This is part one of a two-part series, originally published in The Lawyer’s Daily on October 18, 2022.
By Hilary Linton and Lindsay Kertland.
It is common these days for lawyers to recommend to their clients, when negotiating parenting plans, that they agree to retain a parenting co-ordinator (PC) to help resolve future disputes.
We have found that in some cases the clients and even their lawyers are not entirely clear on the role of the PC. This lack of clarity can lead to confusing and even unenforceable terms in minutes of settlement or consent order. This can in turn lead to problems and delays in retaining the PC and executing the PC agreement.
Here are our top 10 tips for lawyers advising their clients about the pros and cons of a parenting co-ordinator:
1. Remember that the PC provides “secondary arbitration” under the Family Law Act. That means that a PC will not deal with major parenting plan terms. The PC’s role is to interpret, manage and help implement the parenting plan once it is agreed on or court-ordered. Be familiar with the provisions of ss. 59.6 and 59.7 of the Family Law Act.
2. It is a good idea to attach an executed PC agreement to the minutes of settlement or parenting plan — provided it is actually the right agreement for your client, and further provided that it acknowledges that it is subject to screening by the PC. There are many different ways of providing PC services; not all PC agreements are the same, and none will deliver enforceable arbitration awards without prior screening.
3. Although PC agreements, as secondary arbitration, do not technically require independent legal advice in order to deliver enforceable arbitration awards, it is strongly advised that parties signing a PC agreement receive independent legal advice at the time they sign it. Parent buy-in to the PC process is the most important factor in predicting its success. We have found again and again that once the parents understand the process, they are better able to work with it productively.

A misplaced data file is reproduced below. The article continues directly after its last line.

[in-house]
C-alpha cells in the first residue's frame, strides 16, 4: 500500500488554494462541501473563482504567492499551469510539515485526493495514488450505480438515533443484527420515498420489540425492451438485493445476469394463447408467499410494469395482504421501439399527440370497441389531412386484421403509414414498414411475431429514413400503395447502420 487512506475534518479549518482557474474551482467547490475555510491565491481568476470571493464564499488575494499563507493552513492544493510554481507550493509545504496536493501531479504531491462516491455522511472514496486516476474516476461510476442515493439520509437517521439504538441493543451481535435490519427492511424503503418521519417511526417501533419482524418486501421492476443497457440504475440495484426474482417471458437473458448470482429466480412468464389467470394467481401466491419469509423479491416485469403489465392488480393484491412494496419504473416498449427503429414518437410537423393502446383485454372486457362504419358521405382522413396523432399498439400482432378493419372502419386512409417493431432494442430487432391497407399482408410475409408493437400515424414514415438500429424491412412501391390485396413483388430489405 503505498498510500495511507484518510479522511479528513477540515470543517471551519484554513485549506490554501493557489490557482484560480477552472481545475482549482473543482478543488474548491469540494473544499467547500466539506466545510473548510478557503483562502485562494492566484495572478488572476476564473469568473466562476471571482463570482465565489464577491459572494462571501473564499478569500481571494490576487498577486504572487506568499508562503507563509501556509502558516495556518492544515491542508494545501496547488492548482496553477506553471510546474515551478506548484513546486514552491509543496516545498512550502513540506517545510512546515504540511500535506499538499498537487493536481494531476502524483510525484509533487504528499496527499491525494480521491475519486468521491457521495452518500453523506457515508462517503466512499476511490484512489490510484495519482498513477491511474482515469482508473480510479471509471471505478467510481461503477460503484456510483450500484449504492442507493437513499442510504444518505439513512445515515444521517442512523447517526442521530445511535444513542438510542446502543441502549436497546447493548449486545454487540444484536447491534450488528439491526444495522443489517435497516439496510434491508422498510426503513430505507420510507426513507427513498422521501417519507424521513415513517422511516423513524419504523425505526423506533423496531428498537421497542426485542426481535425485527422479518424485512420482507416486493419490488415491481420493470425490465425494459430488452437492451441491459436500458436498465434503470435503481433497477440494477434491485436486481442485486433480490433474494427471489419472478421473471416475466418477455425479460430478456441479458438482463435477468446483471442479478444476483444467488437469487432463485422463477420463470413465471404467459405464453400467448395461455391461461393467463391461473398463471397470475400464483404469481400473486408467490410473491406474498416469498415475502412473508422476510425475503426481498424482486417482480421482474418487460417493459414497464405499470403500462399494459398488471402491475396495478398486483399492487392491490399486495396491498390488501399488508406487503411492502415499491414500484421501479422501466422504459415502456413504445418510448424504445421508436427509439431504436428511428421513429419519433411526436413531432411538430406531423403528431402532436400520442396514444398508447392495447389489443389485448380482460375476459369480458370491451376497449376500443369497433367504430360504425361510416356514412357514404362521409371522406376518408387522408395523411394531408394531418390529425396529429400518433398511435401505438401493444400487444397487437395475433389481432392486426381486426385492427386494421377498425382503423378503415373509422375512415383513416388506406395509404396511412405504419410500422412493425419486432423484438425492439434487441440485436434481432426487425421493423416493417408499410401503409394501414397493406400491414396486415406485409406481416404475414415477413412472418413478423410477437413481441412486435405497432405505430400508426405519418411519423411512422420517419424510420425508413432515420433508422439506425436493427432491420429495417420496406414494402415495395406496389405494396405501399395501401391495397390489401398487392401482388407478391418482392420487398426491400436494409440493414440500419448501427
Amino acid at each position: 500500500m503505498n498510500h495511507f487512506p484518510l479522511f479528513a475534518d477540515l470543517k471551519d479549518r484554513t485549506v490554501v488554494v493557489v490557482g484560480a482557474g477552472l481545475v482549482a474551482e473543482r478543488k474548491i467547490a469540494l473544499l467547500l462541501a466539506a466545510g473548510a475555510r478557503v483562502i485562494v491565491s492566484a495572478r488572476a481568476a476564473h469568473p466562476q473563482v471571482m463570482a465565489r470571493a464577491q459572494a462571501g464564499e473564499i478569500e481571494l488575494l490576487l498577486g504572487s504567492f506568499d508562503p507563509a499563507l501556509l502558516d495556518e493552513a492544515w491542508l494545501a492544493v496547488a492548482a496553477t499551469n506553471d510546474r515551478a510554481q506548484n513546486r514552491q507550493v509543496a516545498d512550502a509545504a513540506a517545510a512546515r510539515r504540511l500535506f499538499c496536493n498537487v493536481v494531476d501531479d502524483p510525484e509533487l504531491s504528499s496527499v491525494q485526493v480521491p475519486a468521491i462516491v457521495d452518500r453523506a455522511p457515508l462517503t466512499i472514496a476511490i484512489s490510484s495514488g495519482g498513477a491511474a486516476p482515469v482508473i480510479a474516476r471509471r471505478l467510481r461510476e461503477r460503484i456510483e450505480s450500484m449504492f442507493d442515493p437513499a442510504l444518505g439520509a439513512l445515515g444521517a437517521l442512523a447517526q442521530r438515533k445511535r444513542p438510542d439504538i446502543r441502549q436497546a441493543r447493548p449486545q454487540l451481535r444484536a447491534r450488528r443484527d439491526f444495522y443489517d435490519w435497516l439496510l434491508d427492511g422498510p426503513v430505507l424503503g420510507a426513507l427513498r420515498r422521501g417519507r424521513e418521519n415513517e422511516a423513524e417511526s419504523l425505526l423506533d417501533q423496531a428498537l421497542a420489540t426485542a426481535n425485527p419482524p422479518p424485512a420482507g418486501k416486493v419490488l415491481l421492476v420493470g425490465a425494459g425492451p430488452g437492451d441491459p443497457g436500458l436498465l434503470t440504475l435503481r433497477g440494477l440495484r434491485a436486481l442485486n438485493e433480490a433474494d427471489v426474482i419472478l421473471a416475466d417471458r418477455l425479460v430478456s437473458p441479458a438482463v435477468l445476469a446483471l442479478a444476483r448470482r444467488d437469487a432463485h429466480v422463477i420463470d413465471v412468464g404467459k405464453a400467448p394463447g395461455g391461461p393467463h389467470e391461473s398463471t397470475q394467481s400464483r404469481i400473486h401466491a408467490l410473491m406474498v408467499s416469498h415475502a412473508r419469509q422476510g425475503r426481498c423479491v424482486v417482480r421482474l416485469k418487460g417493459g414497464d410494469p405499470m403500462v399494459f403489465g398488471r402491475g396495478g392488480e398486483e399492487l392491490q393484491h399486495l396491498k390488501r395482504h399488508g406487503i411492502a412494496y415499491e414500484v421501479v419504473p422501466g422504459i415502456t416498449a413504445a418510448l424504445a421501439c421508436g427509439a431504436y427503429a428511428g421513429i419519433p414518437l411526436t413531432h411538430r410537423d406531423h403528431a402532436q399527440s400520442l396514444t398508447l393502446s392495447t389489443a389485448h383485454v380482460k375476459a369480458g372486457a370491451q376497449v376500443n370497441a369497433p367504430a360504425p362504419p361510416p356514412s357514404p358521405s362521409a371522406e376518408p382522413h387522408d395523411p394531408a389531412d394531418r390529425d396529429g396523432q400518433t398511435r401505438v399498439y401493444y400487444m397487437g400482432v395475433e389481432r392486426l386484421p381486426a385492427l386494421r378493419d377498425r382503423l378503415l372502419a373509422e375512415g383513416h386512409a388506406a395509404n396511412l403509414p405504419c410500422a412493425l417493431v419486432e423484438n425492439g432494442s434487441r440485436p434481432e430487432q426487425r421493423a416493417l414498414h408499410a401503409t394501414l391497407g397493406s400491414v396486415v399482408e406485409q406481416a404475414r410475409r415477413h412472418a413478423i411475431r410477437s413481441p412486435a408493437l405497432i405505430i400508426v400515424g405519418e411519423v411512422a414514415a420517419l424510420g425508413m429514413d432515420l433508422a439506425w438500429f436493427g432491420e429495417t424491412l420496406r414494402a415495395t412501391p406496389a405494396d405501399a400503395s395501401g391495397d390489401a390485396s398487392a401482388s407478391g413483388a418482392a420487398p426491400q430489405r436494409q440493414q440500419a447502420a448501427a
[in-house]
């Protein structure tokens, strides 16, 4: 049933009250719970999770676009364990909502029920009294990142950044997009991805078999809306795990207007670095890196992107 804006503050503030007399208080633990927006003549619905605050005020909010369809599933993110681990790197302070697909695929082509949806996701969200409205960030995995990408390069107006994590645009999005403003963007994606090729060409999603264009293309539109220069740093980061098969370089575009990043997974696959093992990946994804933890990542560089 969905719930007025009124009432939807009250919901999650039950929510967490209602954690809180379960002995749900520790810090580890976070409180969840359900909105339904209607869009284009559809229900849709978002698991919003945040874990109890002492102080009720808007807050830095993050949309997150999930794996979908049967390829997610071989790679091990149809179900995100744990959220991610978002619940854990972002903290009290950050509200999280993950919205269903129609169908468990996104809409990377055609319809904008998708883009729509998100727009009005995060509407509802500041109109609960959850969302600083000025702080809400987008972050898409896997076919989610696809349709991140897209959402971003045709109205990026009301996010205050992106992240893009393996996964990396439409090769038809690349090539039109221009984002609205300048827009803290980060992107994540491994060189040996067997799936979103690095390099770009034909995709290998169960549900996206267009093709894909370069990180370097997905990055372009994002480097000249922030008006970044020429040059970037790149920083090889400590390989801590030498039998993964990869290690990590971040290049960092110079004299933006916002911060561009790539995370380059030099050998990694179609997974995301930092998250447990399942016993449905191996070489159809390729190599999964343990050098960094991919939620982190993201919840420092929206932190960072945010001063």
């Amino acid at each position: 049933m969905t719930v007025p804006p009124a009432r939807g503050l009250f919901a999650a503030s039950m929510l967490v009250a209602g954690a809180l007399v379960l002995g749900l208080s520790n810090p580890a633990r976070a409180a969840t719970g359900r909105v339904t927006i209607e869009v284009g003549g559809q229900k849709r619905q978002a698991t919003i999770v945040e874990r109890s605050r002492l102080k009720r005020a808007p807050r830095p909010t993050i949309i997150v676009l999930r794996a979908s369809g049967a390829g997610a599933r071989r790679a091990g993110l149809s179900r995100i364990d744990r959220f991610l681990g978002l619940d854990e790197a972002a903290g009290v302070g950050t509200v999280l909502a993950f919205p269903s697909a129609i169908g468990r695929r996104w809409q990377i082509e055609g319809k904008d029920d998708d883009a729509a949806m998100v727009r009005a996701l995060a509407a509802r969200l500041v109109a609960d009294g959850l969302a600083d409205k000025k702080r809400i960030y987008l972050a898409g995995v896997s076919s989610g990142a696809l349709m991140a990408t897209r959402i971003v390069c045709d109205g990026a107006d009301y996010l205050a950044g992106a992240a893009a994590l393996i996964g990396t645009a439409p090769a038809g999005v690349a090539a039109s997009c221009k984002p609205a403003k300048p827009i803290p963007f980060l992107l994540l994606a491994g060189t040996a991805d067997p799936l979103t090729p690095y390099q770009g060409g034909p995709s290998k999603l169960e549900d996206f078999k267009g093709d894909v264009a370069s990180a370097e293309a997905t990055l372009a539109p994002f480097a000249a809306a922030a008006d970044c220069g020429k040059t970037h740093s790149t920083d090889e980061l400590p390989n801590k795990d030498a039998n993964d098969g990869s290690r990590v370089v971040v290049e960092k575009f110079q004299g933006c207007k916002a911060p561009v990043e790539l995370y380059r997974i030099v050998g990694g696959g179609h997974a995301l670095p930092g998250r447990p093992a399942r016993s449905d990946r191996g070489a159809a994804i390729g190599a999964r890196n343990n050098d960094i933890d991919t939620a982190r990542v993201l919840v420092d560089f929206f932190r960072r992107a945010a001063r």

4. Do not rely on the agreement to retain a PC as the PC agreement, even if the PC agreement is appended to the parenting plan. That is because the regulation under the Arbitration Act makes it clear that absent screening for power imbalances and suitability for parenting co- ordination, which is evidenced by the PC’s signed certificate on the agreement, the PC cannot make enforceable awards. Make sure the clients are committed to attending an intake/screening meeting so that their PC process can be properly constituted. Do not allow a PC to purport to act on a file until that has been done.
5. Know the kind of parenting co-ordination process you want for your client. Some PCs offer “open” parenting co-ordination, where the PC can report to court or provide evidence, to the extent provided in the PC agreement. “Closed” parenting co-ordination is very different; it is more like confidential mediation-arbitration where the process remains private subject to the enforcement or appeal of an award or one of the enumerated exceptions to confidentiality and without prejudice communications. It is important to choose the right kind of PC process for your client’s circumstances. Parent confidence in their PC process is the most significant indicator of success, so be sure to discuss these options with your client and invite interviews with a range of PCs who have different practices.